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Fully floating fuel price

Jakarta Post Editorial - January 4, 2023

Jakarta – We were dumbfounded to learn that the government still subsidizes the price of gasoline of RON92 and higher qualities which are used by middle and high-income consumers. We had thought that high-octane fuels such as Pertamax had been fully floated on the market prices since early September when the government raised the prices of subsidized low-octane gasoline to cut energy subsidy expenditures.

Subsidizing the fuel consumption of the middle and high-income people not only is a blatant waste of taxpayers' money but also insults the people's sense of justice because the country still imports 60 percent of its fuel needs and the government has steadily suffered a fiscal deficit. In fact, energy subsidies this year are estimated at about 20 percent of total government spending.

It was State Enterprises Minister Erick Thohir who awakened us to that misguided fuel pricing policy when he revealed last week that he would propose that the state-owned oil monopoly Pertamina fully float the prices of non-subsidized fuels on a weekly, not on a monthly, basis.

We don't see any bureaucratic or technical barriers for Pertamina to weekly set Pertamax and other high-octane fuels fully on the market prices as other oil companies in the country have been doing.

In fact, the government had launched a floating price mechanism in early 2002, setting domestic fuel prices monthly on the price levels in Singapore. But that floating price mechanism lasted only for one year when the international oil prices remained fairly stable, thereby making the monthly price adjustment quite incremental, politically accepted and economically feasible.

Then President Megawati Soekarnoputri abandoned that floating price mechanism in 2003 when the international oil prices began to rise significantly due to the looming United States attack on major oil producer Iraq and the oil worker strike in Venezuela. She also thought that by subsidizing the fuel price stable below the international prices she would get full support from the people in the presidential elections in early 2004. But she lost anyway.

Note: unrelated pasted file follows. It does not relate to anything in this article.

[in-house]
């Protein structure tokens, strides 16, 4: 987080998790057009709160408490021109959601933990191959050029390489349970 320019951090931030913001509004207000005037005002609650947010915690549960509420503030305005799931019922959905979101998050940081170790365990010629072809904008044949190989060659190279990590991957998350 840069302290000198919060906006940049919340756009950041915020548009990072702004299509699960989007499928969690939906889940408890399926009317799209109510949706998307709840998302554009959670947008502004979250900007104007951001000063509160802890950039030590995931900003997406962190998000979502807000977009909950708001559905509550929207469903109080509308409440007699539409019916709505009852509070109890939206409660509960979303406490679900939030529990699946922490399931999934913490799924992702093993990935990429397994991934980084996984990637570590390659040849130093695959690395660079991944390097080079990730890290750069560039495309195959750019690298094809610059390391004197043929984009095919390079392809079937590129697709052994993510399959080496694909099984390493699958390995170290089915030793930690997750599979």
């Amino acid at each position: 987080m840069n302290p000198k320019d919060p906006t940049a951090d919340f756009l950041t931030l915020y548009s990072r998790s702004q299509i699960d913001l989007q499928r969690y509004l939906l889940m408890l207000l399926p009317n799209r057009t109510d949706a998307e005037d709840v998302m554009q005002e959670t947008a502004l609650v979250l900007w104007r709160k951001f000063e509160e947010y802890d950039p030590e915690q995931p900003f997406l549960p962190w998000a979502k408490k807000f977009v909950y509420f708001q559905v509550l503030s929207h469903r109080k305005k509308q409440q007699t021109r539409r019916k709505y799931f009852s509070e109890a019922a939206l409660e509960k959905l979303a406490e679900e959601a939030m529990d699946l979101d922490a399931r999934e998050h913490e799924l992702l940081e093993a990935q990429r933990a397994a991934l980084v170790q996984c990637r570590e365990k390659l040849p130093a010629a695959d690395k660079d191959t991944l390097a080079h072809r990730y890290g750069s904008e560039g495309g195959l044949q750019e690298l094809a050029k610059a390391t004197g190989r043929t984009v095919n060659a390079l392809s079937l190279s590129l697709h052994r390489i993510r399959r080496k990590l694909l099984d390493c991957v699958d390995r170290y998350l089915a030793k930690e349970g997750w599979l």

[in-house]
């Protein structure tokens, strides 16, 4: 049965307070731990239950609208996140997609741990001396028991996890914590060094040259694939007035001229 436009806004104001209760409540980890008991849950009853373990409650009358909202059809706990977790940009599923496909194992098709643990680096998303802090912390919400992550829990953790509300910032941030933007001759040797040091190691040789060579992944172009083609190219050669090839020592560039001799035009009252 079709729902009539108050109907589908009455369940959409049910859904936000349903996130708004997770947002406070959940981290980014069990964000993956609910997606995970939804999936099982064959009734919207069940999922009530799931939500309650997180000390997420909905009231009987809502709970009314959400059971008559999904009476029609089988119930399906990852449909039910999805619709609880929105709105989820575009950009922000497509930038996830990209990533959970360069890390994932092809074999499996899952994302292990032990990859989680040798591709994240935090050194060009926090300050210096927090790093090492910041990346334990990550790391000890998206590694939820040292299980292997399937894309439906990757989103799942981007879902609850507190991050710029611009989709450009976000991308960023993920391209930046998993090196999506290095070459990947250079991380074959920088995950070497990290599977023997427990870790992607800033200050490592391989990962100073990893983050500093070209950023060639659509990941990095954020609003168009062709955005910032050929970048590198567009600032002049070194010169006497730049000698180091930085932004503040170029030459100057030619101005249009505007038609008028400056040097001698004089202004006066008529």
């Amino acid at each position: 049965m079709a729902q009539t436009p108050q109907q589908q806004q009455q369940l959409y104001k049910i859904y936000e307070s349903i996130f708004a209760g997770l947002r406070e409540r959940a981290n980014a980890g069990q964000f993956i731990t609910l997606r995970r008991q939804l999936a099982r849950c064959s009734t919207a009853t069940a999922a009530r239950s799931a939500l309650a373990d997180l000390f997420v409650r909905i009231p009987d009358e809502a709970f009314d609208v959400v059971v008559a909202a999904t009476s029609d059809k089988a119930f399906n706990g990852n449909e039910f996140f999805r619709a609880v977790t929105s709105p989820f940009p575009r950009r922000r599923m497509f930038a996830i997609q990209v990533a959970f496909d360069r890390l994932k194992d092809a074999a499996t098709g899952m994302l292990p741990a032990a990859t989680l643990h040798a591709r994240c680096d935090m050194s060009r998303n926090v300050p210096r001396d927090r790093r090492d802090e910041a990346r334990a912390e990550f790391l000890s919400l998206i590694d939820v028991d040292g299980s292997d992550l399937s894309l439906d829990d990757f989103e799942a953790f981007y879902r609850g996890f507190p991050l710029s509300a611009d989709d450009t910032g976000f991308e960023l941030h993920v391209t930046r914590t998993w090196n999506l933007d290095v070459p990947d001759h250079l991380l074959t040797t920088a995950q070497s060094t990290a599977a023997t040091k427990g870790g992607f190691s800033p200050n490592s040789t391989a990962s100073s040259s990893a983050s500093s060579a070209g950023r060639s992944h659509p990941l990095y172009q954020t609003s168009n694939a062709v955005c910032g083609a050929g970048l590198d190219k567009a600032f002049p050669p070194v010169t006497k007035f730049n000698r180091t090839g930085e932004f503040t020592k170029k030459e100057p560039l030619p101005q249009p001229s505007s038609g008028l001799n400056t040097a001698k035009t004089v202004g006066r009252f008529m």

We suggest that the pricing mechanism for subsidized fuels as Pertalite also be redesigned in a way that gradually brings fuels closer to market prices but still reduces exposure to price shocks. When the subsidized fuel prices are gradually closer to international market levels due to the global economic slowdown the government may put fuel prices on a managed float mechanism where prices will adjust according to market rates.

It would still serve as a managed float, not a free-float system because the mechanism is still tied to fixed ceiling prices whereby the government can intervene in retail fuel prices again if international oil prices increase dramatically. Or the government can choose a fixed-subsidy scheme whereby the fixed rupiah amount of fuel subsidy per liter will remain irrespective of the eventual oil market price developments and rupiah rate movements.

Under this regime, the amount of fuel subsidy per liter will not fluctuate along with the oil market prices or rupiah rate quotations because it will be the fixed price of the subsidized fuel that has to rise or fall monthly following the oil-market quotations.

Source: https://www.thejakartapost.com/opinion/2023/01/03/fully-floating-fuel-price.htm